Spangenberg, Augustus Gottlieb
SPANGENBERG, AUGUSTUS GOTTLIEB
Bishop and chief organizer of Moravian missionary activities in America; b. Klellenberg-Hohenstein, Germany, July 15, 1704; d. Berthelsdorf, Germany, Sept. 18, 1792. He was the son of a Lutheran pastor, and he studied at the University of Jena, where he received his M.A. in 1726. In his student days he was deeply influenced by pi etism and in 1730 visited Herrnhut, the estate of Count Nikolaus Ludwig von zinzendorf, Moravian leader. Coming increasingly under Moravian influence, Spangenberg was dismissed from his professorship of religious education at Halle and joined the Herrnhut community. He went to Georgia (1733), but moved to Philadelphia, Pa. (1736), with a view to making it a center for Moravian missions. He returned to Germany (1739), where he developed missionary organization. Chosen bishop in 1744, he went to Bethlehem, Pa., where he organized the Pilgrim (missionary) and Home Congregations (see moravian church). In 1752 he settled in North Carolina and petitioned for legislation to protect Indian rights. Five years later he reorganized the missions and from 1759 to 1762 disbanded the communal economy at Bethlehem. He returned to Herrnhut in 1762, but continued to supervise foreign missions. He wrote A Concise Historical Account of the Unitas Fratrum (London 1775) and a life of Count Zinzendorf (Barby 1775), as well as Idea fidei Fratrum (Leipzig 1789).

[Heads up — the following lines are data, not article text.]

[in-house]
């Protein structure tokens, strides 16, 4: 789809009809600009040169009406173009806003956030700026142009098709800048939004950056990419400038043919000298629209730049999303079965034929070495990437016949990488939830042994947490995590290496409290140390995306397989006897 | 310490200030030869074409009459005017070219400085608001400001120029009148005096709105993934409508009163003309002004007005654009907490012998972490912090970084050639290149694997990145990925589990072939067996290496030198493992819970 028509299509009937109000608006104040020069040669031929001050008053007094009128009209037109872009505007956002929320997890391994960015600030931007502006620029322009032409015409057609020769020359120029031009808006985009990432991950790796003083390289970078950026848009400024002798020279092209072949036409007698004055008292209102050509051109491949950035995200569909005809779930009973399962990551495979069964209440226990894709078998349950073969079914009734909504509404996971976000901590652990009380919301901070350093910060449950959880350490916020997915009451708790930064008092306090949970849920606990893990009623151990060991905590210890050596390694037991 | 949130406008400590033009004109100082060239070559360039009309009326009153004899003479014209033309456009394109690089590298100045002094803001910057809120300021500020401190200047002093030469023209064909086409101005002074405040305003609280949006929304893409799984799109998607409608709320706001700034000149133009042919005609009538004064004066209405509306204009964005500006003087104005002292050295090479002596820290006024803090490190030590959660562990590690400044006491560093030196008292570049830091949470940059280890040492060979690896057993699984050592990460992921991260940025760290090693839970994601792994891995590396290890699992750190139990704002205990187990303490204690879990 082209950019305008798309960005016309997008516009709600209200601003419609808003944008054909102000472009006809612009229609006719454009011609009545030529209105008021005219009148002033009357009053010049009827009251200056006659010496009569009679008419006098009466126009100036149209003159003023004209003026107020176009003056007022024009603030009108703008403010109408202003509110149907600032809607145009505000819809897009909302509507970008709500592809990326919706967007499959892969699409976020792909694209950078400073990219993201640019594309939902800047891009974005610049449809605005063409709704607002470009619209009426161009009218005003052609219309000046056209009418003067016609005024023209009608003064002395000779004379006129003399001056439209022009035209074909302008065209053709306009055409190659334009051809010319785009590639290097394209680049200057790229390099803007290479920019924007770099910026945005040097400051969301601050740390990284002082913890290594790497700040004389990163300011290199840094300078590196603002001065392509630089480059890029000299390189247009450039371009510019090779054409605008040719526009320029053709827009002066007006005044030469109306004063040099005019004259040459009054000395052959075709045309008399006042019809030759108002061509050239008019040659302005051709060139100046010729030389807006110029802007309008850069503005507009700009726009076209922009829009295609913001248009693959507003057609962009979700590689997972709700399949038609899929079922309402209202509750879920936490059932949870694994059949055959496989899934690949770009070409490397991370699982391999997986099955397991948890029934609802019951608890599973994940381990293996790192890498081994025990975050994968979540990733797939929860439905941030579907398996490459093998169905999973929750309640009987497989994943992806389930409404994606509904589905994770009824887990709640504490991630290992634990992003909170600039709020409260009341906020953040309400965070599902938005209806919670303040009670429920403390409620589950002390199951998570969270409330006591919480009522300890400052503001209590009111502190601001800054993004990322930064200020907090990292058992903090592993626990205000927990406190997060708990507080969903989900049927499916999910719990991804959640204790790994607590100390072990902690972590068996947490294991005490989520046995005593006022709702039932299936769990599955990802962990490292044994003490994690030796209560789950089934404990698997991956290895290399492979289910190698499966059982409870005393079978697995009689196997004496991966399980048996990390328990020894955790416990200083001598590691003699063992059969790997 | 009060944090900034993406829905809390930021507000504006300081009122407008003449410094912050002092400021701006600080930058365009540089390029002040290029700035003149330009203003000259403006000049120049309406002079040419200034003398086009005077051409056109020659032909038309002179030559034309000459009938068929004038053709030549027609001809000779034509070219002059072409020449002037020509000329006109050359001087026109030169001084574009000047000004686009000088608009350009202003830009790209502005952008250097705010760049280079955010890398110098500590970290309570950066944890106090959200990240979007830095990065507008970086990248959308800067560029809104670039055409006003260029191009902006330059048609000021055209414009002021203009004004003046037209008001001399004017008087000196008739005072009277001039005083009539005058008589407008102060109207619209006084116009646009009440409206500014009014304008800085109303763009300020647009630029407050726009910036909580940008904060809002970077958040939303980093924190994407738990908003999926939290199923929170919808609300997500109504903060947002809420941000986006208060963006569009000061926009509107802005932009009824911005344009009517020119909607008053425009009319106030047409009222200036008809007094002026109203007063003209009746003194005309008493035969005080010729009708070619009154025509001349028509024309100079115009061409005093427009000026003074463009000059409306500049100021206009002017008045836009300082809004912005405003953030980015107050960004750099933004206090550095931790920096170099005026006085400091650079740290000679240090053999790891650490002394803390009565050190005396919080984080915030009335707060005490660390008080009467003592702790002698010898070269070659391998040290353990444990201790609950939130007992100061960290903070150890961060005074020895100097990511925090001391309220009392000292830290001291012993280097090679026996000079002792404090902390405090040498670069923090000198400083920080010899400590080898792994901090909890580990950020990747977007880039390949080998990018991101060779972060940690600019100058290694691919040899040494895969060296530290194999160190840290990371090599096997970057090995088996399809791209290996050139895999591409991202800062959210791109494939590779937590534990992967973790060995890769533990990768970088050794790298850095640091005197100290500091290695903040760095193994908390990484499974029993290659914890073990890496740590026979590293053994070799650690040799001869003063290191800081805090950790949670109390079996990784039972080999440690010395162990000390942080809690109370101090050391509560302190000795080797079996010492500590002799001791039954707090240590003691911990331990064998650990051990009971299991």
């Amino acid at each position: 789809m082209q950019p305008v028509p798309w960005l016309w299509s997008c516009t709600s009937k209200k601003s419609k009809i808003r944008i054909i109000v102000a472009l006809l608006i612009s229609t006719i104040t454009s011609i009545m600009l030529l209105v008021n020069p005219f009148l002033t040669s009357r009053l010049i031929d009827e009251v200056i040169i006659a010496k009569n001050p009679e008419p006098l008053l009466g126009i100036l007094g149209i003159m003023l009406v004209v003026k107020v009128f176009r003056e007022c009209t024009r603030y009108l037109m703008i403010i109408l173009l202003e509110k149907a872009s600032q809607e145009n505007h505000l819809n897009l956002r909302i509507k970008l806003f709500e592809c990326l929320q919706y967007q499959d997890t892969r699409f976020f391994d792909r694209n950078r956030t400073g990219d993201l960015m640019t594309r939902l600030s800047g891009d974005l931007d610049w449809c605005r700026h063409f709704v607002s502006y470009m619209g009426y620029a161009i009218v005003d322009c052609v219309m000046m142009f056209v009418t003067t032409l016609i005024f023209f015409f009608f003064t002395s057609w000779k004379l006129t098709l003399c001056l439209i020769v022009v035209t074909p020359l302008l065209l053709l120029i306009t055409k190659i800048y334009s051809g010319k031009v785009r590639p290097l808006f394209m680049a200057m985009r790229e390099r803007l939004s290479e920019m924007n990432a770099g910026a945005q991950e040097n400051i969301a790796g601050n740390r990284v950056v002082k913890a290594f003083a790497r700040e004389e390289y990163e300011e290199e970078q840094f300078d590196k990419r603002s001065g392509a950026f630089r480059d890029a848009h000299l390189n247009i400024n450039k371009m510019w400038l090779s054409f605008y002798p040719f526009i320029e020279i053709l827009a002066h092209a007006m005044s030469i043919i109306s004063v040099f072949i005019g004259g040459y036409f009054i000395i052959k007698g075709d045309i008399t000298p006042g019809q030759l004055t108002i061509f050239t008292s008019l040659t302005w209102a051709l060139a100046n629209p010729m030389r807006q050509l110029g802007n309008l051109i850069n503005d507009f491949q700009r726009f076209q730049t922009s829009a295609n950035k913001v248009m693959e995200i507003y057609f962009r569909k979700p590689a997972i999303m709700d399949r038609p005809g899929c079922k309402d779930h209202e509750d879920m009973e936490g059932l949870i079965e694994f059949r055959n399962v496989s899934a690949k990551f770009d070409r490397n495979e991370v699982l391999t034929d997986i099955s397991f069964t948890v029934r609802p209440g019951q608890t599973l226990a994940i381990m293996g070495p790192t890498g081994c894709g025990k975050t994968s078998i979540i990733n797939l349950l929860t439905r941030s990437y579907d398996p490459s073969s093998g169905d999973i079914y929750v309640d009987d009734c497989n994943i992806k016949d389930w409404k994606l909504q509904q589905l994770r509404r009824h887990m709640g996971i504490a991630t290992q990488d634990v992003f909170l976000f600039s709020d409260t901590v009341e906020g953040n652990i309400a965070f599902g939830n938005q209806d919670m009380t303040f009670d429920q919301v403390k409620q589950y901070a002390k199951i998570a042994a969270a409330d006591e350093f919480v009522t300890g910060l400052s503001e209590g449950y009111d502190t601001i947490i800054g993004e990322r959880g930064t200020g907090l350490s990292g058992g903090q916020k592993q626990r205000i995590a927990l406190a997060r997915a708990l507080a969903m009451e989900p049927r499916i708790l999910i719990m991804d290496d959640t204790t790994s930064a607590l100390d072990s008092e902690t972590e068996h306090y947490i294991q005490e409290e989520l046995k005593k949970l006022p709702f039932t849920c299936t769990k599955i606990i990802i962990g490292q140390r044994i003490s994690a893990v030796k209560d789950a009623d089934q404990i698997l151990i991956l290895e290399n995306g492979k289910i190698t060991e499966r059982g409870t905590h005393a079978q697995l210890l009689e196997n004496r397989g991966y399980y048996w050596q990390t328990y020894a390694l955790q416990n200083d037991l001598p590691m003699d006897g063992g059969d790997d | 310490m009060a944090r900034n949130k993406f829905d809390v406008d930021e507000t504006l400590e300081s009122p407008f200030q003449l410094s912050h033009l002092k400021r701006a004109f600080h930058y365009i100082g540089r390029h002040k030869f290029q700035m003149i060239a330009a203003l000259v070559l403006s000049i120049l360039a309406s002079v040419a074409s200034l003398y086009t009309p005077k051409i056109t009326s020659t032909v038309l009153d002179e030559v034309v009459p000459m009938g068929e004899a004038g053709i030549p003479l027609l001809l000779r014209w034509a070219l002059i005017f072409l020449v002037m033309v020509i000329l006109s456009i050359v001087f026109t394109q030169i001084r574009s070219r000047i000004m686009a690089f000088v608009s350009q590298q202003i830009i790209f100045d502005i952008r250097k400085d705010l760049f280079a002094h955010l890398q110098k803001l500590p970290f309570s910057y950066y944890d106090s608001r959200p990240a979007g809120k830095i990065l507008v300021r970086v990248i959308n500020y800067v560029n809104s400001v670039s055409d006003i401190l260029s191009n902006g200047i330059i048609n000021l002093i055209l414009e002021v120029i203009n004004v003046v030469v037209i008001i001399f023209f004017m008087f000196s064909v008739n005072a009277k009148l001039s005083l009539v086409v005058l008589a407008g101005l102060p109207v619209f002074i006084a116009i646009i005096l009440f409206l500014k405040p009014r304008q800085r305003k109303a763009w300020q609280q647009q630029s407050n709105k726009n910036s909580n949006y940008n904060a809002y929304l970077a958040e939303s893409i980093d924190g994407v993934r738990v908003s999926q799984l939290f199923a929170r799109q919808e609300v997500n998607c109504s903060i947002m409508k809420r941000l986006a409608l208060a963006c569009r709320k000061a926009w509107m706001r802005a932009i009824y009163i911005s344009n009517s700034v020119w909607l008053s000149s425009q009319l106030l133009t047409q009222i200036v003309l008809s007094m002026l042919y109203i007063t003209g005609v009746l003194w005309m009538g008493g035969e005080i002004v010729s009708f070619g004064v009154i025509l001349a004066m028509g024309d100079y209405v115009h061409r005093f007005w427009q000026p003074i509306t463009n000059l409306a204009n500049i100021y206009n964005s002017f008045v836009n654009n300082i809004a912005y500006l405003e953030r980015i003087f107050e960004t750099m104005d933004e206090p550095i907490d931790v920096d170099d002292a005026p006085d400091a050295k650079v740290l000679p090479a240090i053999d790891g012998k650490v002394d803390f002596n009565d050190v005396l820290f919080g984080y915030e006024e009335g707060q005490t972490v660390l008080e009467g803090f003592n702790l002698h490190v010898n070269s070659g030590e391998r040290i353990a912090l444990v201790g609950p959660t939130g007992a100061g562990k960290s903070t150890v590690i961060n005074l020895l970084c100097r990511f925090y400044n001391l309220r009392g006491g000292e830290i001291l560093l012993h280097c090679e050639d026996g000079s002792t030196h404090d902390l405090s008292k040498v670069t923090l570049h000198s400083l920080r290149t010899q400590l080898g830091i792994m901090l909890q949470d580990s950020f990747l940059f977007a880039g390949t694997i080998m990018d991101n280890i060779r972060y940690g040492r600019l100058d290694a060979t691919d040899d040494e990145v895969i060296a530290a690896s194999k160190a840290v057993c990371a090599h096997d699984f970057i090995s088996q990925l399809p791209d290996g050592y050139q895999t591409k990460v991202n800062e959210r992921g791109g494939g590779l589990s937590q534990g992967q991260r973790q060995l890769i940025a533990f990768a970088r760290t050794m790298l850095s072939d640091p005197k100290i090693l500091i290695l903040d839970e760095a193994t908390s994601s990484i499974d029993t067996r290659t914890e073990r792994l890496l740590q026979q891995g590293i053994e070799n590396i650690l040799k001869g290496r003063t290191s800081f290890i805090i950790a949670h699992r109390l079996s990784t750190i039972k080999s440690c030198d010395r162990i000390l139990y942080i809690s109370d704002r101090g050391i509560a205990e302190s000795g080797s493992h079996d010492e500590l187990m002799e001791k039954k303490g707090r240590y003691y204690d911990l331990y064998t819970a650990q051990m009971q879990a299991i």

Bibliography: g. neisser, A History of the Beginnings of Moravian Work in America, tr. w. n. schwarze and s. h. gapp (Bethlehem 1955). e. e. gray, Wilderness Christians: The Moravian Mission to the Delaware Indians (Ithaca 1956). e. langton, History of the Moravian Church (London 1956).
[r. k. macmaster]